FasterSkier sat down with Alex Harvey on Monday to talk about the two medals he’s racked up in his two races so far at 2015 World Championships, and what they mean to him and for Canadian cross-country skiing.
In a busy day outside of Minsk, Belarus, Sean Doherty finished 11th for the U.S. in the junior men’s pursuit, followed by Canada’s Aidan Millar in 14th; Millar’s teammate Pearce Hanna placed 13th in the youth men’s race. We caught up with nine different North American competitors, plus have a gallery of photos by Jake Ellingson and Jane Robertson to share.
Longtime friends and teammates Ingvild Flugstad Østberg and Maiken Caspersen Falla, of Norway, were out for some redemption after their fourth-place finish in the 2013 World Championships team sprint, and they got it with a sizeable win over Sweden’s Ida Ingemarsdotter and Stina Nilsson, while Poland’s Justyna Kowalczyk and Sylwia Jaśkowiec were thrilled with bronze.
The 2015 American Birkebeiner 51 k freestyle marathon on Saturday offered no shortage of excitement, as Italy’s Segio Bonaldi outsprinted three French skiers to win his second Birkie by half a second. American Holly Brooks used a hard push in the final kilometers to collect her second Birkie title as well.
Alex Harvey approached Saturday’s 30 k skiathlon with a winning mindset and came out with bronze, his second medal in as many races so far at 2015 World Championships. “A medal today is as good as gold,” Canadian National Team Coach Justin Wadsworth says, “We couldn’t want anything more.” Russia’s Maxim Vylegzhanin outlasted Switzerland’s Dario Cologna for his first world title.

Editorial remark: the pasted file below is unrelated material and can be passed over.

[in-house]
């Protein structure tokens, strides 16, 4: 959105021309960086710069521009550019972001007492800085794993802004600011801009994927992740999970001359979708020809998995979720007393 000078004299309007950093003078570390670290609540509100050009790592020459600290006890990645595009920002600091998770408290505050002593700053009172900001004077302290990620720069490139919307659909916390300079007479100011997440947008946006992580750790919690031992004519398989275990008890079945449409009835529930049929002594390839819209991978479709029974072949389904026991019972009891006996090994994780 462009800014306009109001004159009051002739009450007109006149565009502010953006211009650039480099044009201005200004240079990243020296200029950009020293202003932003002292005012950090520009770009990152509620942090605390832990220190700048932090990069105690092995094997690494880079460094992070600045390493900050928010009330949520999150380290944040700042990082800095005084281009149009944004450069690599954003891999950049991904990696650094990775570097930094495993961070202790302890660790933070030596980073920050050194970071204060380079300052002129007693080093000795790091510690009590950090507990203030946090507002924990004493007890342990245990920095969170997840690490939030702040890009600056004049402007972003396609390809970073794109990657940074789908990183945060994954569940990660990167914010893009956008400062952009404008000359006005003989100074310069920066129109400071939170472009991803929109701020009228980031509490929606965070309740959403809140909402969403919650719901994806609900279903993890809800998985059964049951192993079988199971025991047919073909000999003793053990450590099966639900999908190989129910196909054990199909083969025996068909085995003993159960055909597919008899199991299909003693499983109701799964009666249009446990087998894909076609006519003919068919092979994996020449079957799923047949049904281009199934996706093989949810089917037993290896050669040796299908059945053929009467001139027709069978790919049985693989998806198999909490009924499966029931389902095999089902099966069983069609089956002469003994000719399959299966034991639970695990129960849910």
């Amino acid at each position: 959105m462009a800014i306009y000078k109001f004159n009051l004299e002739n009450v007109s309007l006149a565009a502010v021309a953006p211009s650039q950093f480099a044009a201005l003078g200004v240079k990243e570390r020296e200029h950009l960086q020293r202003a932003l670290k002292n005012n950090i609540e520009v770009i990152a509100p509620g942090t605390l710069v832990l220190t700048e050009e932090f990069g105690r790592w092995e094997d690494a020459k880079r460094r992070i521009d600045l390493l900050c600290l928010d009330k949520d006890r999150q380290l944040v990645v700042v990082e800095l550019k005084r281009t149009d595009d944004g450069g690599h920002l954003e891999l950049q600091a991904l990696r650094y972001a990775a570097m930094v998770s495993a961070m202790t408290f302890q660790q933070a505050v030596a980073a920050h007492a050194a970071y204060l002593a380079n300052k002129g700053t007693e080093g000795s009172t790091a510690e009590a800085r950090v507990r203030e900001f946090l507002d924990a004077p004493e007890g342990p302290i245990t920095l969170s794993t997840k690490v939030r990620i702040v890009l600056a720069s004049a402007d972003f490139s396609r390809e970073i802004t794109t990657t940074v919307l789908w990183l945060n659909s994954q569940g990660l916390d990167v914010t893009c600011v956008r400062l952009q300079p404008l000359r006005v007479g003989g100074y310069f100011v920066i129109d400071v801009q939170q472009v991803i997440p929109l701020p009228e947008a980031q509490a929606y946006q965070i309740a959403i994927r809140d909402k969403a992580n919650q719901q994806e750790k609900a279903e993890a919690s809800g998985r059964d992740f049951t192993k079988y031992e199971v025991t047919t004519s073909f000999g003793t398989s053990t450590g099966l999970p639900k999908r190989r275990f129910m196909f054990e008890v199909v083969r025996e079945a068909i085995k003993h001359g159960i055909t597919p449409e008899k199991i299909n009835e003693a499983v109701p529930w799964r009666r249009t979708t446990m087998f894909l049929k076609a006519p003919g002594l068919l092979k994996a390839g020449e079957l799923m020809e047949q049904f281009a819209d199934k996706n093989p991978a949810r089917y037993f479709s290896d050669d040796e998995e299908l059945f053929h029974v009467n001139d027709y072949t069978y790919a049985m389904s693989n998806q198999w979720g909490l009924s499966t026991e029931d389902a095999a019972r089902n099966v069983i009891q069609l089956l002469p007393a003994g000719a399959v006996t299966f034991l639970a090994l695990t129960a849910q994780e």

When Norwegian Therese Johaug threw down the hammer on Mördarbacken, a.k.a. “murder-hill”, in the last lap of the women’s 15 k skiathlon there was no hope for the rest of the competition. Using the hill to her advantage, Johaug skied to a World Championships gold ahead of teammate Astrid Jacobsen and Charlotte Kalla of Sweden.
Erik Bjornsen of the U.S. Ski Team and Alaska Pacific University notched his best-distance result of the season on Saturday in his first race of 2015 World Championships. He led the U.S. men in 28th in the skiathlon, while Noah Hoffman placed 44th, Kris Freeman was 48th and Matt Gelso finished 54th.
Conway, New Hampshire, might not be surprised that yet again, Sean Doherty is bringing home a medal in his luggage from a major international competition. But after two years of winning at the youth level, making the podium as a junior is still a big accomplishment. Doherty starts Sunday’s pursuit ten seconds out of first place.
Stepping up from youth to junior racing is supposed to be hard – but in doing so, Canmore’s Aidan Millar turned in his best result ever in international championship racing. “I’m finding it hard to believe that I was actually able to get that result,” he wrote of finishing 8th in the 10 k sprint in Belarus.
Rydzek Realizes Every Child’s Dream as Nordic Combined World Champ; Taylor Fletcher Leads U.S. in 19th
In the first nordic-combined competition of World Championships, Germany’s Johannes Rydzek had some of the best timing all day, attacking late to drop his lone rival before the finish: Italy’s Alessandro Pittin. The U.S. saw top-20 jumps from Billy Demong and Ben Berend, and Taylor Fletcher skied up from 25th to 19th.
When Chloe Levins arrived in Belarus, she had been sick and missed a training block. She wasn’t thrilled with her first race, but by the time round two rolled around she was ready: Levins cleaned all ten targets to place 18th. Pearce Hanna led the Canadian team by finishing 34th in the men’s 7.5 k sprint.
Out of six U.S. Ski Team members who advanced to the heats in Thursday’s World Championships classic sprint, Sophie Caldwell and Simi Hamilton went the farthest, making it to the semifinals before finishing 10th and 12th, respectively. Andy Newell placed 17th and rookie Dakota Blackhorse-von Jess led his quarterfinal at one point before ending up 30th overall. Sadie Bjornsen was 19th and Ida Sargent placed 29th.